The State of the Race: Democrats In Despair?

The State of the Race: Democrats In Despair? By John Hinderaker.

I and many others have been saying for a long time that the Democrats don’t have an adequate presidential candidate this year. …

In Biden’s three presidential campaigns, he has never once finished higher than fourth in any primary or caucus. It is time to discreetly draw the curtain on Biden’s 2020 effort.

It was only a few months ago when we said that the Democratic nomination was Elizabeth Warren’s to lose. She has lost it. Her decline seemed to begin with the unraveling of her “Medicare for all” plan, but I think it actually goes deeper than that. As of six months ago, most voters probably knew nothing about her false claim to being an Indian and the role that claim played in her academic career. As she has gotten better known over the course of the campaign, her ethnic fraud has likewise become more widely known, in large part due to President Trump’s mockery.

A second factor is probably even more important: Warren is a harridan. It should be no surprise that few people want to be lectured at by her for the next four years. …

Bernie Sanders has a loyal following, mainly among the young and ignorant. But he hasn’t been able to expand that following beyond the base he had four years ago. More likely, his support has contracted. He went from 60% in the New Hampshire primary four years ago to 26% this year–and that was against Hillary Clinton, not Pete Buttigieg. Sanders’ age, his recent heart attack, his unabashed extremism (which still hasn’t been aggressively exploited by his opponents), the enmity of the Democratic establishment, and his lack of support among African-Americans all tell against him. It would be fun to see Sanders as the Democrats’ nominee, but if he can’t score over 25% in the states that on paper are most favorable to him, it isn’t going to happen.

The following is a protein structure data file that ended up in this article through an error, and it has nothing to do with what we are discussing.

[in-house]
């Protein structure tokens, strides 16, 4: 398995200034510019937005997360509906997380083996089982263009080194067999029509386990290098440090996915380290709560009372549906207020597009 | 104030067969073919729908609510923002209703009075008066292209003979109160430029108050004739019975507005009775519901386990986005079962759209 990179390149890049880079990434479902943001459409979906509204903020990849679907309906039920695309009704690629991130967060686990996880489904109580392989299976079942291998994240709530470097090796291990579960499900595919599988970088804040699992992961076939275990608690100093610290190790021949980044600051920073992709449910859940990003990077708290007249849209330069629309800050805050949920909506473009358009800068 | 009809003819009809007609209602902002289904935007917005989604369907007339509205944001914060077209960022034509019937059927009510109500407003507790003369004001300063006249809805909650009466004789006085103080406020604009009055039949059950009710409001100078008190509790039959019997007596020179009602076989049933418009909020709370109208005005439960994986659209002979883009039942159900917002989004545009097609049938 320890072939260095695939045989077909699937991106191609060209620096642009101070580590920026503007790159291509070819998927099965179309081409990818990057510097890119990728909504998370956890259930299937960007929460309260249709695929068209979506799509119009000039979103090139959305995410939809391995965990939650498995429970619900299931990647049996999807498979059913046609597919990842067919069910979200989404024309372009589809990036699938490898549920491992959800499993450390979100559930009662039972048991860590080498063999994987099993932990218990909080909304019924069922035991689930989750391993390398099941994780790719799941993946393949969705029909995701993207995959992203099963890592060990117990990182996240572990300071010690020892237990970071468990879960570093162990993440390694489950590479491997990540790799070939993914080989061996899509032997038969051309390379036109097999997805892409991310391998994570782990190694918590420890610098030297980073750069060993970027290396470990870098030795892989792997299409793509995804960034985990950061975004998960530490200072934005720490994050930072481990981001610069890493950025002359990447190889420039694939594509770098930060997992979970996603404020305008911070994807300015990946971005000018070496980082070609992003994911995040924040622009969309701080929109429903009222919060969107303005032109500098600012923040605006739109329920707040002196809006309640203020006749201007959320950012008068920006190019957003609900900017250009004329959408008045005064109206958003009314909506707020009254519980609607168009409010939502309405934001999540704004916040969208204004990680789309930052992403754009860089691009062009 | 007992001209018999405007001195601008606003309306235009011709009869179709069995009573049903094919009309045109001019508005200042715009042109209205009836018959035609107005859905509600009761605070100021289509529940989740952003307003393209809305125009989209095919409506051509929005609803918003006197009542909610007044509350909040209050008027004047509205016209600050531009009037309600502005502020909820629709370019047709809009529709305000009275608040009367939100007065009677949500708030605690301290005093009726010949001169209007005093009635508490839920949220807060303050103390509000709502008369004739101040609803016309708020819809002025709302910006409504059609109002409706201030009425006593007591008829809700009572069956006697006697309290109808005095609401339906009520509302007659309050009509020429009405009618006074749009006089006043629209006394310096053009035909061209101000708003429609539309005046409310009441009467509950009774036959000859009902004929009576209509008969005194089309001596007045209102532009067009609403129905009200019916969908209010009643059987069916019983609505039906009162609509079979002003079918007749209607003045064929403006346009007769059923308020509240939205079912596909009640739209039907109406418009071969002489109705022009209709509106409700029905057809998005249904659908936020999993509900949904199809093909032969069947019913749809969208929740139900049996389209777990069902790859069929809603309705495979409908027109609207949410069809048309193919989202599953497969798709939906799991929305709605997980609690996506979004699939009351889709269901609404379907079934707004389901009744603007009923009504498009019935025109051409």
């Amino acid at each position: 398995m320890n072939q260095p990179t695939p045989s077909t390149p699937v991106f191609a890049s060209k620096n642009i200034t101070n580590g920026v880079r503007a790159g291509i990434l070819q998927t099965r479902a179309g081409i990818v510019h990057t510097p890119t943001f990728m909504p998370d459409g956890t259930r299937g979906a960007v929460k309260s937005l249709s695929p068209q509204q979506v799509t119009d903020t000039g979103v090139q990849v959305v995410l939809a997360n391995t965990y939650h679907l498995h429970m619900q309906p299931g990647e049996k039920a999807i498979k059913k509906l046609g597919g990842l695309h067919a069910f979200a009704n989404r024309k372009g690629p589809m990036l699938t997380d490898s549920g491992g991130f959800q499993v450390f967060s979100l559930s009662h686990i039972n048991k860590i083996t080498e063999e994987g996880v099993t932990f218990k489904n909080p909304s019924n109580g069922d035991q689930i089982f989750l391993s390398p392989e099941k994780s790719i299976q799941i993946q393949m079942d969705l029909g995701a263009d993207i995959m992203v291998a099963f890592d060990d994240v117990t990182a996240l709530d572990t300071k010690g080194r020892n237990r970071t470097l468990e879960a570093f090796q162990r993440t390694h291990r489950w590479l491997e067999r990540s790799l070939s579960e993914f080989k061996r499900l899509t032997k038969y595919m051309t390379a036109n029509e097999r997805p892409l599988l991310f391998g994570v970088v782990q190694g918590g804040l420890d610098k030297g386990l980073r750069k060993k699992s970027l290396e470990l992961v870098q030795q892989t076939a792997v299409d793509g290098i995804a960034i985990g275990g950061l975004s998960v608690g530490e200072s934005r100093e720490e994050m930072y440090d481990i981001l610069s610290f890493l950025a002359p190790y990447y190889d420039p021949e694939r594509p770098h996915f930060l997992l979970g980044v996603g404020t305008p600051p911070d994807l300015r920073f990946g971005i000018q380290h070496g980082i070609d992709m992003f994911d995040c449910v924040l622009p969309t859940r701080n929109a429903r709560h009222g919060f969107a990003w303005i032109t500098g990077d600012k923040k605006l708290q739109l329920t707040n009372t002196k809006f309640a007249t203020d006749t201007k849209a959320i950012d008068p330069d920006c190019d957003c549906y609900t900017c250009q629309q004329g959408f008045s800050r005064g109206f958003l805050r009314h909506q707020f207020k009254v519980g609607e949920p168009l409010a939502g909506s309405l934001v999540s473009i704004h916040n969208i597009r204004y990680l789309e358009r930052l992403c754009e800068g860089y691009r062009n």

“Mayor Pete” has a basic problem: he is utterly unqualified for the presidency. Barack Obama at least warmed a Senate seat briefly before launching his presidential run. … The obvious fact is that Buttigieg is in the race only because he is gay. No one imagines that, absent that fact, anyone would consider him a plausible candidate for the presidency.

[No picture. No one dares make fun of Pete Buttigieg. There are no critical memes about him, and political cartoonists won’t mock him. Did I mention he is gay?]

I don’t consider Michael Bloomberg much of a threat, either. He has one thing going for him: money. Unfortunately for Bloomberg, money, beyond some reasonable level, is not a very important factor in presidential politics. Just ask Hillary Clinton. …

So who is left? I still think Tulsi Gabbard would be the Democrats’ strongest general election candidate, but she is 1) patriotic, and 2) not a hater. She even wished Rush Limbaugh well when he announced his cancer diagnosis. So there is no risk that the Democrats might nominate her. …

That leaves Amy Klobuchar, who disappointed in Iowa but came on strong in New Hampshire. It is always dangerous to predict based on a process of elimination, but I think the nomination is now Amy’s to lose. (Heh.) She is smart enough and far left enough, while at the same time preserving the aura of moderation that made her popular in Minnesota.

hat-tip Stephen Harper for pictures, in this and other posts